The Tristan Jepson Memorial Foundation is an independent volunteer, charitable organisation. 

The Foundation’s objective is to decrease work related psychological ill-health in the legal community and to promote workplace psychological health and safety.

Since the Foundation’s inception in August 2008, the organization has strived to create greater awareness of depression and anxiety amongst the legal fraternity.

The Foundation has established itself as a reference point and facilitator of information in the area of depression and anxiety in the legal profession.

The Foundation aims to raise awareness, improve education and build effective models of support which focus on mental health wellbeing within the legal education system and the legal profession.

Our purpose is to be an independent “hub” to support all initiatives within the legal profession that aim to decrease the distress, disability and causes of depression and anxiety in the legal profession.


What we do

In order to meet the Foundation’s objective of decreasing work related psychological ill-health in the legal community and to promote workplace psychological health and safety. the Foundation aims to:

  • Disseminate information on activities, research and initiatives which will decrease the incidence of depression and anxiety
  • Foster collegiality across the legal fraternity, medical, insurance and other parties engaged in the subject matter
  • Communicate successful initiatives to a level which creates best practice
  • Identify areas of duplicated effort (research, curriculum design, toolkits and cultural change initiatives) to ensure allocation of resources and learnings are leveraged
  • To promote innovative thought and strategic direction in the profession
  • Be an incubator for new ideas and initiatives that support better mental health outcomes

The Inaugural Tristan Jepson Memorial Lecture was held in the Banco Court of the Supreme Court Building in September 2006. The annual lectures were created to provide a forum for the legal community to come together and discuss the issues we face as a profession regarding depression and anxiety.  These lectures are aimed at creating education and awareness while also finding strategies to help improve the lives of those working in or associated with the profession.


Why we do it

Mental health issues are a growing concern amongst the legal profession. Too often, for various reasons, practitioners simply struggle with stress associated with their professional and personal lives and do not seek professional assistance. In a field where the ability to consistently perform competently at a very high level is expected, most are, understandably, reluctant to admit to any vulnerabilities. This trend is not only confined to long-standing practitioners, but also affects law students completing their studies, as well as recent graduates entering the profession for the first time. Indeed, it has been demonstrated that those in the early stages of their legal careers in practice are twice as likely to be depressed as their senior counterparts.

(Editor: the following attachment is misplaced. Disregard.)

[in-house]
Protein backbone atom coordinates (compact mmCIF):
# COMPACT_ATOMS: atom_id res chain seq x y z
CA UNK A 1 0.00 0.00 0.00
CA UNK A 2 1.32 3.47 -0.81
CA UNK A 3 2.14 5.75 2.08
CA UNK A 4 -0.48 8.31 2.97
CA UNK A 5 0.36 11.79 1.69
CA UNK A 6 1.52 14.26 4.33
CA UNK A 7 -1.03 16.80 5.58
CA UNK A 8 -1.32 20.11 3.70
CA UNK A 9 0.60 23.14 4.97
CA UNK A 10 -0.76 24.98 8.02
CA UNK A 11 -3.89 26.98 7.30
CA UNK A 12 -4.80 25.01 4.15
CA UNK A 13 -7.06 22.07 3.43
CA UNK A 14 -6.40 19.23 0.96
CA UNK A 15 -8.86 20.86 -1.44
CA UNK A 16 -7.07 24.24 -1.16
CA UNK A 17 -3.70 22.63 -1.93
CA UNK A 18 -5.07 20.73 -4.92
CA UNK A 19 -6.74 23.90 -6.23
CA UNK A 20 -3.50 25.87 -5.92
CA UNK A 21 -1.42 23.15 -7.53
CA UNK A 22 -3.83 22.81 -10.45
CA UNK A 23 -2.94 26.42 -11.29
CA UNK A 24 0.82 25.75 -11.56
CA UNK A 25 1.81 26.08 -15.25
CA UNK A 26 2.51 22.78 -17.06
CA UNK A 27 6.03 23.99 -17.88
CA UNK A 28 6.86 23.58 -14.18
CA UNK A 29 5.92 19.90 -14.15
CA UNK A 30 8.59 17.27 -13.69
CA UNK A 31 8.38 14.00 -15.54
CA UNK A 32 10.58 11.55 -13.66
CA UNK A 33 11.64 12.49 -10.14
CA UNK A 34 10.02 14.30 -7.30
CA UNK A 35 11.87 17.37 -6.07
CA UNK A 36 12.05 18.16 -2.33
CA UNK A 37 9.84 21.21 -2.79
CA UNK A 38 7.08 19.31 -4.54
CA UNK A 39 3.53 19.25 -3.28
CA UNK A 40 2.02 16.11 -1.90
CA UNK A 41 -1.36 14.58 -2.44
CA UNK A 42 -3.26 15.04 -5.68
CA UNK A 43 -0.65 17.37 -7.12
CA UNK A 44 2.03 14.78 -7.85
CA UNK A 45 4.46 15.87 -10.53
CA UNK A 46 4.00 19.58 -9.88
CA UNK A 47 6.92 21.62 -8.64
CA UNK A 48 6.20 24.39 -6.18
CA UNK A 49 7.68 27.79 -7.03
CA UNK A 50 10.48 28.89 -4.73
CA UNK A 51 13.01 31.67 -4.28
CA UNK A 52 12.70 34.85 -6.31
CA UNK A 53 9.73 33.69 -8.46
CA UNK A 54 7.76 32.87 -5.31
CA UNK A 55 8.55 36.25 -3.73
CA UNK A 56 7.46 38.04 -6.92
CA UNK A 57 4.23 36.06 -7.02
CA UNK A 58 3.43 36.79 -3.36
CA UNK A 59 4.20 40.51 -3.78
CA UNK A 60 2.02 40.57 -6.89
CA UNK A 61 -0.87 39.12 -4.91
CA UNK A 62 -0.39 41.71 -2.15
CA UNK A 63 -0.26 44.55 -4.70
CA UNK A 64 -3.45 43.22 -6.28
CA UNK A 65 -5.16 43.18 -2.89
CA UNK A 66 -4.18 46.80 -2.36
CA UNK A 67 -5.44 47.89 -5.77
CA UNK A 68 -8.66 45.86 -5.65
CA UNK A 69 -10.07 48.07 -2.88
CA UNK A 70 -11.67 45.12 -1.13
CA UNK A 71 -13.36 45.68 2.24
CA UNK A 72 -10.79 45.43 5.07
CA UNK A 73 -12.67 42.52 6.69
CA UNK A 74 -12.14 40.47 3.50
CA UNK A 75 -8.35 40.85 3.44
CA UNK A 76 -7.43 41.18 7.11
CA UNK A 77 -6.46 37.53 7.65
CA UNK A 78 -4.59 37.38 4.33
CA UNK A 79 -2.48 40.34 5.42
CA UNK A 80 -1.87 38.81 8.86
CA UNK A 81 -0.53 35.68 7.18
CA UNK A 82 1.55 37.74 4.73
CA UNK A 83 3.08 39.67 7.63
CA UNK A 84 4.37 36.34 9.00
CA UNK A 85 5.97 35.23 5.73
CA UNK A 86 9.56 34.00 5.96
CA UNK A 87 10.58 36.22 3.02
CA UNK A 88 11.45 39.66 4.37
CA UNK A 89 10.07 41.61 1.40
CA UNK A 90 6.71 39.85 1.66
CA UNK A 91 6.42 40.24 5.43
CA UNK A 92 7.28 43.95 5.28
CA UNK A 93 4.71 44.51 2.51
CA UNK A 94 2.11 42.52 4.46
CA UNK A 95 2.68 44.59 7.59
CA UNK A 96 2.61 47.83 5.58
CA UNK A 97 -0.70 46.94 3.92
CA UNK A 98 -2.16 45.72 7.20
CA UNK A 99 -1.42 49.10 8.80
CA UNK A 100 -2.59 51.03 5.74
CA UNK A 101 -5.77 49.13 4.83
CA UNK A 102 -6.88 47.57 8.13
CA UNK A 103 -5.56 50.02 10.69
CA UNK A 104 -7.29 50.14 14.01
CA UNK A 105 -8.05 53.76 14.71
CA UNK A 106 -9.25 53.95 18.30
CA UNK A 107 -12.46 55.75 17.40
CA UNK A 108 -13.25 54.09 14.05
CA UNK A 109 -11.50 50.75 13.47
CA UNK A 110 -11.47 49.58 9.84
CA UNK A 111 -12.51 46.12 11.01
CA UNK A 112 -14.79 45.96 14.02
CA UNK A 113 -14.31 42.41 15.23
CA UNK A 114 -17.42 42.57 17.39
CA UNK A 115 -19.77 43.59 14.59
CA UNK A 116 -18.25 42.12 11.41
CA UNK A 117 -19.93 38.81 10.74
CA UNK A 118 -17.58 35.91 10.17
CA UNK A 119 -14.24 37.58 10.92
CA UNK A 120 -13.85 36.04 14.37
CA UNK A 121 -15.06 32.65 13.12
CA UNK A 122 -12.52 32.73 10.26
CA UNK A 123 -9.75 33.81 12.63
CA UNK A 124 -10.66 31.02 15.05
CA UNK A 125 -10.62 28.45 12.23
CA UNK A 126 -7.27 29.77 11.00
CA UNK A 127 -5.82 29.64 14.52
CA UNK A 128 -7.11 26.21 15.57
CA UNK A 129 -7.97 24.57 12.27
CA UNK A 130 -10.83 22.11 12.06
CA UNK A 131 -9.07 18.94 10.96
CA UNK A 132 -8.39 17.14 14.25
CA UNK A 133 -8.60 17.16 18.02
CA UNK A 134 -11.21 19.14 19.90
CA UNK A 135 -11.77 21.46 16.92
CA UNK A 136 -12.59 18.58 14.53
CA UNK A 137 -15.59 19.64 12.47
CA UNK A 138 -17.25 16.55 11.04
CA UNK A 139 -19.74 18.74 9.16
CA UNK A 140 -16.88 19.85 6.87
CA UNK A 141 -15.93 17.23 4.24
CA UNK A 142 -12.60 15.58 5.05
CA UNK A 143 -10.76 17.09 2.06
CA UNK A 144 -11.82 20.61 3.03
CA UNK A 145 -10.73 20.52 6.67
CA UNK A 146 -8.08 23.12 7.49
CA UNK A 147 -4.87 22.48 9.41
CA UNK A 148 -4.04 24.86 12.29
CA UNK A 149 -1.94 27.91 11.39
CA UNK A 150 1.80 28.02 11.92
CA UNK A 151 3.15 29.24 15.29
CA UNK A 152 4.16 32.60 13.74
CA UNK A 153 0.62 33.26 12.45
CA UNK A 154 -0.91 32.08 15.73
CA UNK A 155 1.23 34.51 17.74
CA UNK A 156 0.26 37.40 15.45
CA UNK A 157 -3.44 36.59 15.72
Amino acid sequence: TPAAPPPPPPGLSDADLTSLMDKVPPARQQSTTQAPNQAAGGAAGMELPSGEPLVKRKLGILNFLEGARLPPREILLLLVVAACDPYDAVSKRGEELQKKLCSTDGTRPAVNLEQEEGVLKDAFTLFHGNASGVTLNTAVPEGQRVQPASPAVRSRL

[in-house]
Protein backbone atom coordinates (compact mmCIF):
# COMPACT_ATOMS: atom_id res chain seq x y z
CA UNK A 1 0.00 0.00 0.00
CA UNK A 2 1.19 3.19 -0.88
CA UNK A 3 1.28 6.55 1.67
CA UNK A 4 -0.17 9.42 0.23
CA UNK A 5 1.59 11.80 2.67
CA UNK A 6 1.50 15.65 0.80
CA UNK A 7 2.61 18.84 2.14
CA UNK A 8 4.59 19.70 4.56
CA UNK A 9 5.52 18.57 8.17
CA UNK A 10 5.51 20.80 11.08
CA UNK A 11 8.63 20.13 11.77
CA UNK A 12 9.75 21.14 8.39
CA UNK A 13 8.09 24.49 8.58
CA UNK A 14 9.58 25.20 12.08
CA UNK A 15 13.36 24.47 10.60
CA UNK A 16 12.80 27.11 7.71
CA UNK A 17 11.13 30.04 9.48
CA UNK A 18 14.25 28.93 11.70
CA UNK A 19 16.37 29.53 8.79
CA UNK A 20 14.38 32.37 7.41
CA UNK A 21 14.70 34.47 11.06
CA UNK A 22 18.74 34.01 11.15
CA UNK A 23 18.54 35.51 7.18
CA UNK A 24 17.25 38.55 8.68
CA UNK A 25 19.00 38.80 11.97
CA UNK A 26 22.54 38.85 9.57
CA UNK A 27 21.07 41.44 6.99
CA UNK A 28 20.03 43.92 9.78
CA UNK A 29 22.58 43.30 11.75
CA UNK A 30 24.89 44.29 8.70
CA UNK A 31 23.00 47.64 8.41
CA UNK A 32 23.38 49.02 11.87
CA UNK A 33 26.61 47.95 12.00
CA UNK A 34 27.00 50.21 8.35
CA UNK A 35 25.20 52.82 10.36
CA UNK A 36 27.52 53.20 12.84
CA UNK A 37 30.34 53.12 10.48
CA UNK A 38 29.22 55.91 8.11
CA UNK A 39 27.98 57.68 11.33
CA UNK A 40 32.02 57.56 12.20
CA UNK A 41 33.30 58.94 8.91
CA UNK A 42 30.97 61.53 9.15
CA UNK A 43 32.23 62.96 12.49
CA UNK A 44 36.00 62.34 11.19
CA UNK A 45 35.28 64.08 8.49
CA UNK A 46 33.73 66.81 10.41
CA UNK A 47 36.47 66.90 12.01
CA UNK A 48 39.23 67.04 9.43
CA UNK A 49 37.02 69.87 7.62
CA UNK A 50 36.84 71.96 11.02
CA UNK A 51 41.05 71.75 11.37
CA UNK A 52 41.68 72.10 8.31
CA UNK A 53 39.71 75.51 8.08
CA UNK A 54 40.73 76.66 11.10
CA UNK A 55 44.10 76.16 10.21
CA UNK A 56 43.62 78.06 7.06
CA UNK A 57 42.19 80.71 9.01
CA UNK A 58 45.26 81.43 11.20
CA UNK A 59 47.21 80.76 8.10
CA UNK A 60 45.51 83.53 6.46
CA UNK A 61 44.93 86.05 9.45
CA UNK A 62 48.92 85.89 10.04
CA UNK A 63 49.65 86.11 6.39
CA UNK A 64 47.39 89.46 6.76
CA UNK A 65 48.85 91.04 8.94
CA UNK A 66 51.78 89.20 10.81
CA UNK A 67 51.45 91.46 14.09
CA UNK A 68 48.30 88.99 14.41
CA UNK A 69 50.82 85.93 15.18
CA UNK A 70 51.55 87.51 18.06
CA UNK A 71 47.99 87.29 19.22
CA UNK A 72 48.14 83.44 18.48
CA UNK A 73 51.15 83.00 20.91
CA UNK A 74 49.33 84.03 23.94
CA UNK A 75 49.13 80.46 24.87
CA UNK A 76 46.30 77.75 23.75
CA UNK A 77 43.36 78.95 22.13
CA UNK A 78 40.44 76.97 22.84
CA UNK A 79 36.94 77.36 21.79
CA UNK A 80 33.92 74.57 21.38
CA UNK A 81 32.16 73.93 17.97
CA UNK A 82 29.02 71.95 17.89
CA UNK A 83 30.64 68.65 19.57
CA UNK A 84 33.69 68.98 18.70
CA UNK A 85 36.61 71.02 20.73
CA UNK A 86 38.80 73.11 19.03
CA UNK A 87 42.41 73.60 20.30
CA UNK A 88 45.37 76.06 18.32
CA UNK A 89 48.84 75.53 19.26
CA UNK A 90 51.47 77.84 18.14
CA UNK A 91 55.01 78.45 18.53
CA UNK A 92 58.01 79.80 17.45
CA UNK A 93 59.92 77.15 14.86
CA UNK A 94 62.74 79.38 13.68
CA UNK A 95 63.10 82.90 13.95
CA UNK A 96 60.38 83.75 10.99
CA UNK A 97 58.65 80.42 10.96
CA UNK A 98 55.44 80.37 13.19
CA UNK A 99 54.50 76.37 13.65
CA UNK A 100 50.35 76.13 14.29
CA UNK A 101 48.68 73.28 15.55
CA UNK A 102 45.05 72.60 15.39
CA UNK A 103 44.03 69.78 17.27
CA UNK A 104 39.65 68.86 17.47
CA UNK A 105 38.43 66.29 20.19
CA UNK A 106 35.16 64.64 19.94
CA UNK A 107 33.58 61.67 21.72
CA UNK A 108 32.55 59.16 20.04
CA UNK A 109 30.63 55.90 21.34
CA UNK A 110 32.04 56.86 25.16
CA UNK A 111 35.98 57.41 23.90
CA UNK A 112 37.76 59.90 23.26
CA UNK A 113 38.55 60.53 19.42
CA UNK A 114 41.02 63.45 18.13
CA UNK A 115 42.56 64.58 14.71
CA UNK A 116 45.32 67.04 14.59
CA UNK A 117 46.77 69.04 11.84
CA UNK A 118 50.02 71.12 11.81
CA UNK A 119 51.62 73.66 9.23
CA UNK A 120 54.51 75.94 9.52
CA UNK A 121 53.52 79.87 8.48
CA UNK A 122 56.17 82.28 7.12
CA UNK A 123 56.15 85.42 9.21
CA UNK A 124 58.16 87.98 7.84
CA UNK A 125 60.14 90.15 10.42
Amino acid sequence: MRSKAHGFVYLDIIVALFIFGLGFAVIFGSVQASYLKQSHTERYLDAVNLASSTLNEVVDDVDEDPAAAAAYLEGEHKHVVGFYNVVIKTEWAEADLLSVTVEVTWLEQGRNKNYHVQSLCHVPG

Ongoing evaluation and research of mental health and education will promote mental wellness and a balanced approach to managing the pressures of practice in the legal profession.


Our history

The Tristan Jepson Memorial Foundation was created in memory of George and Marie’s son, Tristan, a former University of NSW law student, young lawyer and comedian. Tristan suffered from severe clinical depression and took his own life, just four weeks after his 26th birthday, on the 28th October, 2004.

The Foundation exists in memory of Tristan’s love of life, his passion for the law and social justice, his wonderful sense of humour and his love for, and loyalty to, family and friends.

Tristan’s death came as an incredible shock to his family and friends. Few knew of his ongoing battle with depression. At a gathering of some of his friends after the funeral, a recurrent theme emerged. Some of the young women’s boyfriends who also suffered from depression had sworn them to secrecy and would not seek help. George and Marie then decided to speak out about Tristan’s death and his battle with depression, against the norm of pretending that we ought not mention his illness or that he had taken his own life.

The Foundation has gone from strength to strength capturing the support of the entire legal community – law students, barristers, solicitors, academics, legal support staff. Other sectors, such as members of the medical fraternity and the research community have also offered support and information to the Foundation.